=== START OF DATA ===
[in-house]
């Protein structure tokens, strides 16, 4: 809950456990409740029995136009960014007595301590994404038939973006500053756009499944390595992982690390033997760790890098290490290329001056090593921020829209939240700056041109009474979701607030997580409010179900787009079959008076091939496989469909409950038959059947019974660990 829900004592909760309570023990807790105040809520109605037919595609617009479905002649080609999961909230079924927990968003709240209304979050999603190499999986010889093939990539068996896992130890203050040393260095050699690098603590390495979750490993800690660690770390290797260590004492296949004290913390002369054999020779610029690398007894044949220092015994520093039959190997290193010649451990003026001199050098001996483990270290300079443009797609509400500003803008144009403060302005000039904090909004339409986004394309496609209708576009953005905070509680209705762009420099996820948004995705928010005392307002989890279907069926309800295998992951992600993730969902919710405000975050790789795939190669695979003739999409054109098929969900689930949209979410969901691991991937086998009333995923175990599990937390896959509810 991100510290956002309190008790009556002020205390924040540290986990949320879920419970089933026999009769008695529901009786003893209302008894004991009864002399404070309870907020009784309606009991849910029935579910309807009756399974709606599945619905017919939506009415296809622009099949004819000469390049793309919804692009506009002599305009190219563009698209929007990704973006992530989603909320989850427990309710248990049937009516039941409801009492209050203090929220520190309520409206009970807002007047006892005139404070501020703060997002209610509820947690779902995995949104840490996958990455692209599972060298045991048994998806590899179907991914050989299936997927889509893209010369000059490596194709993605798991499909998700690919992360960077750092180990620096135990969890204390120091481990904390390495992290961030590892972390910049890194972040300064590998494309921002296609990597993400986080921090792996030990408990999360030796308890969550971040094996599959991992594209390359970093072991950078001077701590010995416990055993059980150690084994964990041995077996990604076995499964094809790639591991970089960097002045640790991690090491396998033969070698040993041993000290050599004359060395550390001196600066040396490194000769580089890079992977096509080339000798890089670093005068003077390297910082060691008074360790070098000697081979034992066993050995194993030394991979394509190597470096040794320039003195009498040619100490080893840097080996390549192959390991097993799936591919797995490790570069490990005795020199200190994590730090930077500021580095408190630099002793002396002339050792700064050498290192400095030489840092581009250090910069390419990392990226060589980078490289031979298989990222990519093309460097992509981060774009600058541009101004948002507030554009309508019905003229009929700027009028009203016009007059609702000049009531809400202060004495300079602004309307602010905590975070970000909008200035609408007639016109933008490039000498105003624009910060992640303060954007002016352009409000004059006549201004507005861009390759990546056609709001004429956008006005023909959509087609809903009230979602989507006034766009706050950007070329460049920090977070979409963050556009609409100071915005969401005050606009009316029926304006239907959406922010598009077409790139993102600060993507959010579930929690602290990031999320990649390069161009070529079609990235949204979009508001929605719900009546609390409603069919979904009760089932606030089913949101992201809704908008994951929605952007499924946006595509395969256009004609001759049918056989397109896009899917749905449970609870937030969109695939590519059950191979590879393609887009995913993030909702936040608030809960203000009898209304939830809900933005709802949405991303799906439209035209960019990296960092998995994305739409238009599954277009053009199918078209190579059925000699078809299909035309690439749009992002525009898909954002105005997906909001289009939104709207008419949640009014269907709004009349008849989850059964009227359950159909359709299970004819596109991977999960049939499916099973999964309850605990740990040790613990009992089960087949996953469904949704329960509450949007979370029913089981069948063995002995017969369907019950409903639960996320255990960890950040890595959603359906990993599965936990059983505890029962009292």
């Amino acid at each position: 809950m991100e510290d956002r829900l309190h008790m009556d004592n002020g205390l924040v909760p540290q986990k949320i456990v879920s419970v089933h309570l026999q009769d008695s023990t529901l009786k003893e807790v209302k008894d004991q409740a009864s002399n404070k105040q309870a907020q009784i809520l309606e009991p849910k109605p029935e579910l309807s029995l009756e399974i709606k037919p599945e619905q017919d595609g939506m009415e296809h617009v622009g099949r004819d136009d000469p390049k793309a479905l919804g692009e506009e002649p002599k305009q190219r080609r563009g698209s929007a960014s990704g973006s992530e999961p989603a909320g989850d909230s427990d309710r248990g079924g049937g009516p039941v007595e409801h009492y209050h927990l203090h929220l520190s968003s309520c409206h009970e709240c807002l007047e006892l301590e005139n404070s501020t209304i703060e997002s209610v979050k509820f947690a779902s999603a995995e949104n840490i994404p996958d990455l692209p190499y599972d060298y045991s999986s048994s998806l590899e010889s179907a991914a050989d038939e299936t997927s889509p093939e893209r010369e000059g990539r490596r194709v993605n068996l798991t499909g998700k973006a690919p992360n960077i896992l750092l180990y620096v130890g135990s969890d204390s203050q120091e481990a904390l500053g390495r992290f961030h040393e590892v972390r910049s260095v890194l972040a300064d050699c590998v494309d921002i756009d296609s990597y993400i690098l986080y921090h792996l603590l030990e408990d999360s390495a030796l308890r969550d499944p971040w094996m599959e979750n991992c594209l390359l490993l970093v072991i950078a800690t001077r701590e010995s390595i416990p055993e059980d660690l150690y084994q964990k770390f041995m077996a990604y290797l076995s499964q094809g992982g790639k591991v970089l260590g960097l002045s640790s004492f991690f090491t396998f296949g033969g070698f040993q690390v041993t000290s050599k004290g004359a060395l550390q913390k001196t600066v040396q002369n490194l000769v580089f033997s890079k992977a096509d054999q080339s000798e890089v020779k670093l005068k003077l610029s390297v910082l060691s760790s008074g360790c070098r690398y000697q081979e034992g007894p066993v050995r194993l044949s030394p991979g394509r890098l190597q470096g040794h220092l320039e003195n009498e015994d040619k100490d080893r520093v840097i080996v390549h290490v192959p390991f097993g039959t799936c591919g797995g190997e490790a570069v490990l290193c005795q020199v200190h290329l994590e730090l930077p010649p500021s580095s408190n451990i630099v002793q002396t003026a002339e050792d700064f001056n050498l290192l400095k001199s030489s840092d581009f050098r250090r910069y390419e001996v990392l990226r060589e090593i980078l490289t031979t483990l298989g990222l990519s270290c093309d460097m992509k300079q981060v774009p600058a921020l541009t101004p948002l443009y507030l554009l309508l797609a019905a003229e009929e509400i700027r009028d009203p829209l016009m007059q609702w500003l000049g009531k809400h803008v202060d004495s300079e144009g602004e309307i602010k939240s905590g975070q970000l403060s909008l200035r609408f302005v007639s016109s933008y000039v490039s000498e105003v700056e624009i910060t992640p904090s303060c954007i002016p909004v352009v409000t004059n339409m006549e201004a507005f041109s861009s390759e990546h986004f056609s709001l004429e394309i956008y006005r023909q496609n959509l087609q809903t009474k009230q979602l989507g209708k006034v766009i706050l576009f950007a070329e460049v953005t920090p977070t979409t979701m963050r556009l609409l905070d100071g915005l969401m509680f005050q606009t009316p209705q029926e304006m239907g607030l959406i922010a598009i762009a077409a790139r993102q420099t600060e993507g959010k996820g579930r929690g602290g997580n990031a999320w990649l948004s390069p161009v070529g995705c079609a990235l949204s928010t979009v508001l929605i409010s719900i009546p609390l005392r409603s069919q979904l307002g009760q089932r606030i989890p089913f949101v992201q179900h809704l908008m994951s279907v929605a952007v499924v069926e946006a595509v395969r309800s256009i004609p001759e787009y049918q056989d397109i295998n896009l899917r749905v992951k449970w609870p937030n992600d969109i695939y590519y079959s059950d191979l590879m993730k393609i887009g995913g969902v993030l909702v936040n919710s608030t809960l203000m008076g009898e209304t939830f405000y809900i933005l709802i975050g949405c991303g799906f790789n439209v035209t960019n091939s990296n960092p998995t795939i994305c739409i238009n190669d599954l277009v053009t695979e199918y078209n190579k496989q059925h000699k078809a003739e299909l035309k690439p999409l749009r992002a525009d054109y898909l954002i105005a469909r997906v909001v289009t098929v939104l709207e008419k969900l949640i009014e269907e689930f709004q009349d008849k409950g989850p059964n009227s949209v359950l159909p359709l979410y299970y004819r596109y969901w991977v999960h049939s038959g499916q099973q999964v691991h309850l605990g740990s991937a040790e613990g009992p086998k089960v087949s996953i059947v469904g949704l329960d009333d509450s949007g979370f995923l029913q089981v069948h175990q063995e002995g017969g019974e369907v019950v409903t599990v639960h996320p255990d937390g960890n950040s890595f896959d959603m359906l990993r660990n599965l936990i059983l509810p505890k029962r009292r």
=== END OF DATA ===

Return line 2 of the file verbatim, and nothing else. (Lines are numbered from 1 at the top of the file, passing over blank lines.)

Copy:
């Protein structure tokens, strides 16, 4: 809950456990409740029995136009960014007595301590994404038939973006500053756009499944390595992982690390033997760790890098290490290329001056090593921020829209939240700056041109009474979701607030997580409010179900787009079959008076091939496989469909409950038959059947019974660990 829900004592909760309570023990807790105040809520109605037919595609617009479905002649080609999961909230079924927990968003709240209304979050999603190499999986010889093939990539068996896992130890203050040393260095050699690098603590390495979750490993800690660690770390290797260590004492296949004290913390002369054999020779610029690398007894044949220092015994520093039959190997290193010649451990003026001199050098001996483990270290300079443009797609509400500003803008144009403060302005000039904090909004339409986004394309496609209708576009953005905070509680209705762009420099996820948004995705928010005392307002989890279907069926309800295998992951992600993730969902919710405000975050790789795939190669695979003739999409054109098929969900689930949209979410969901691991991937086998009333995923175990599990937390896959509810 991100510290956002309190008790009556002020205390924040540290986990949320879920419970089933026999009769008695529901009786003893209302008894004991009864002399404070309870907020009784309606009991849910029935579910309807009756399974709606599945619905017919939506009415296809622009099949004819000469390049793309919804692009506009002599305009190219563009698209929007990704973006992530989603909320989850427990309710248990049937009516039941409801009492209050203090929220520190309520409206009970807002007047006892005139404070501020703060997002209610509820947690779902995995949104840490996958990455692209599972060298045991048994998806590899179907991914050989299936997927889509893209010369000059490596194709993605798991499909998700690919992360960077750092180990620096135990969890204390120091481990904390390495992290961030590892972390910049890194972040300064590998494309921002296609990597993400986080921090792996030990408990999360030796308890969550971040094996599959991992594209390359970093072991950078001077701590010995416990055993059980150690084994964990041995077996990604076995499964094809790639591991970089960097002045640790991690090491396998033969070698040993041993000290050599004359060395550390001196600066040396490194000769580089890079992977096509080339000798890089670093005068003077390297910082060691008074360790070098000697081979034992066993050995194993030394991979394509190597470096040794320039003195009498040619100490080893840097080996390549192959390991097993799936591919797995490790570069490990005795020199200190994590730090930077500021580095408190630099002793002396002339050792700064050498290192400095030489840092581009250090910069390419990392990226060589980078490289031979298989990222990519093309460097992509981060774009600058541009101004948002507030554009309508019905003229009929700027009028009203016009007059609702000049009531809400202060004495300079602004309307602010905590975070970000909008200035609408007639016109933008490039000498105003624009910060992640303060954007002016352009409000004059006549201004507005861009390759990546056609709001004429956008006005023909959509087609809903009230979602989507006034766009706050950007070329460049920090977070979409963050556009609409100071915005969401005050606009009316029926304006239907959406922010598009077409790139993102600060993507959010579930929690602290990031999320990649390069161009070529079609990235949204979009508001929605719900009546609390409603069919979904009760089932606030089913949101992201809704908008994951929605952007499924946006595509395969256009004609001759049918056989397109896009899917749905449970609870937030969109695939590519059950191979590879393609887009995913993030909702936040608030809960203000009898209304939830809900933005709802949405991303799906439209035209960019990296960092998995994305739409238009599954277009053009199918078209190579059925000699078809299909035309690439749009992002525009898909954002105005997906909001289009939104709207008419949640009014269907709004009349008849989850059964009227359950159909359709299970004819596109991977999960049939499916099973999964309850605990740990040790613990009992089960087949996953469904949704329960509450949007979370029913089981069948063995002995017969369907019950409903639960996320255990960890950040890595959603359906990993599965936990059983505890029962009292």